Epic Reading of Beowulf


Free and Open to the Public

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Under the leadership of Harvard English Department Fellow Steven Rozenski and Wellesley College English professor Matthew Sergi, scholars, students, and fans of medieval literature will be able to participate in a live reading of the epic poem Beowulf — over drinks, as it was meant to be done. Over a thousand years before Beowulf – A Thousand Years of Baggage, Anglo-Saxon poets (called scops) composed and performed this four-hour epic poem orally, performing it for their lords and friends in mead halls much like Beowulf’s Heorot, in the earliest form of English:

“Hwæt! We Gardena in geardagum, þeodcyninga, þrym gefrunon, hu ða æþelingas ellen fremedon.”  

The reading is free and open to the general public. Participants are welcome to attend for as long as they wish, or stay for the whole epic, or, if familiar with Old English, sign up to read a passage. Volunteer guest readers already include an array of accomplished medieval scholars, including Beowulf specialist Dan Donoghue (Harvard). Translations will be made available for newer readers; on breaks, our scholars will field questions about the poem and about the medieval history and culture behind Beowulf.  To sign up for your favorite passage in advance, email Matthew Sergi at, or sign up at OBERON at the event.

Doors open at 11:45am for the 12pm start, event runs from 12pm to 5pm.  Audience should feel free to come and go as needed throughout the event. 

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Steven Rozenski

Steven Rozenski, a scholar of late-medieval English, German, and Dutch mysticism and devotional literature, earned his Ph.D. in English from Harvard in 2012; hereceived a B.A. from Northwestern in 2002 and an M.Th. from the University of Glasgow in 2003. He has studied in Germany as a Fulbright scholar and conducted research in Italy, England, and Belgium. Currently a Harvard College Fellow, teaching early English poetry and drama, he is at work on a book entitled Wisdom's Journey: Continental Mysticism and Devotional Mobility in Trans-ReformationEngland.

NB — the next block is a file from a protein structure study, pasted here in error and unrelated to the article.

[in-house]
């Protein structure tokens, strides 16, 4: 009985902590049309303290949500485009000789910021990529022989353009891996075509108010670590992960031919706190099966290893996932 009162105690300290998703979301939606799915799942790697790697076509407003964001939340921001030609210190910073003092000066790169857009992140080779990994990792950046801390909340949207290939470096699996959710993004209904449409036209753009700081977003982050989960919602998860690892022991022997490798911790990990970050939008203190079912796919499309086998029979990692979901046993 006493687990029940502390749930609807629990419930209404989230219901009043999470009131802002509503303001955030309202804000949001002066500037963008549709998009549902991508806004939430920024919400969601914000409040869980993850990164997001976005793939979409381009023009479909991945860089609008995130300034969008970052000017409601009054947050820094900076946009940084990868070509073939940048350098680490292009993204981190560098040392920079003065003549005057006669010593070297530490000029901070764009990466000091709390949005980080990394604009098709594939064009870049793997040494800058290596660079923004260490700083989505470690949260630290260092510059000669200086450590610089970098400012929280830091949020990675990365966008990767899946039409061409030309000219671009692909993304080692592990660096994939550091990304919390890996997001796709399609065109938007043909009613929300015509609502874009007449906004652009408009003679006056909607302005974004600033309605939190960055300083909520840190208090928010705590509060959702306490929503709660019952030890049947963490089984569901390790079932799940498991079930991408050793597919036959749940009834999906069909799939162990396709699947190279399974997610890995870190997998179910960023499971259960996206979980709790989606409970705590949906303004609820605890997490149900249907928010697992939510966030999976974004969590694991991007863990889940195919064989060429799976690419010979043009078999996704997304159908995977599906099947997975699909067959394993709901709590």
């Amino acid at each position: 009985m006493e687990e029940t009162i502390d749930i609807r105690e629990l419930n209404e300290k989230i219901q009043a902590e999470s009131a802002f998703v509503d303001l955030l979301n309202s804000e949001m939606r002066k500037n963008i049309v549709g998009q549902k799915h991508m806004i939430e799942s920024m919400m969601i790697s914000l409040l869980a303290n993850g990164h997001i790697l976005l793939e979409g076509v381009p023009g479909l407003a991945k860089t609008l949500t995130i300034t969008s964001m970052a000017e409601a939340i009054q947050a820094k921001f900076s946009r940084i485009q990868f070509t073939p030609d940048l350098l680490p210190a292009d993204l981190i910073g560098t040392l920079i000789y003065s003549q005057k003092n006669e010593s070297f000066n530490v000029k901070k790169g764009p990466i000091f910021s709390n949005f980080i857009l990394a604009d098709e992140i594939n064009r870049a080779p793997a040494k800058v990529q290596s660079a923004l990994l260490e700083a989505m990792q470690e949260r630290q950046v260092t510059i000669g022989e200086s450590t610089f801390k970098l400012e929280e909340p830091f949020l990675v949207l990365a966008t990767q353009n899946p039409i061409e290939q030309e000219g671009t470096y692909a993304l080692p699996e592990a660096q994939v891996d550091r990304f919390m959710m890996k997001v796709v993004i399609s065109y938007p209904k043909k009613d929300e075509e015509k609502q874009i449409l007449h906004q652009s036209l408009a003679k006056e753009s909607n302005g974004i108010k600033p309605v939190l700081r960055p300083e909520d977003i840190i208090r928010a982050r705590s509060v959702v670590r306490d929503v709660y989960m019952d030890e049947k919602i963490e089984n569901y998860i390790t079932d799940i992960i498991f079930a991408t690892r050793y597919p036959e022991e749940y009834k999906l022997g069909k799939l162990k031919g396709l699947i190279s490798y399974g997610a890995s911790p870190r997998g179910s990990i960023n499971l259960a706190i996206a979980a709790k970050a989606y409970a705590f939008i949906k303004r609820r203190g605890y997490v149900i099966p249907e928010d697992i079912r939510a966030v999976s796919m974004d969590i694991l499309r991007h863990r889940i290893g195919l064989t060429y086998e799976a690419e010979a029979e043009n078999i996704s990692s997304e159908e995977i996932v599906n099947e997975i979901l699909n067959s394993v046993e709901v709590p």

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Matthew Milo Sergi

A.R.T.: Debut. Artist-in-Residence 2012 (Performance), Headlands Center, CA. NYCFringe: Sextuple Indemnity (Xavier), Barrow Street Theatre; Up Your Rabbit Hole (Queen), P.S.122.  Off-Off-B’Way: Enter Pissarro (Pissarro), Machinal (Husband), Access Theater. Regional: 28 Seeds (Zartosky), BCA/Plaza Theatre.  Film: Day of Youth (Birdo). Co-creates experimental performances with Ara Glenn-Johanson in San Francisco and Boston.


Matthew Sergi specializes in medieval English performance, with a growing interest in the History of the English Language.  His research toward his current book project, Play Texts and Public Practice in the Chester Cycle: c. 1421-1607, was awarded the Medieval Academy's 2008 Schallek Grant and a number of other honors.  He has published in the US and UK, where his first article, "Festive Piety: Food and Drink at Chester," earned him the 2012 Barbara D. Palmer Award for Best New Essay in Early Drama Archives Research.  Currently an Assistant Professor ofEnglish at Wellesley College, Matt will move north this fall to become an Assistant Professor of Early English Drama at the University of Toronto. 


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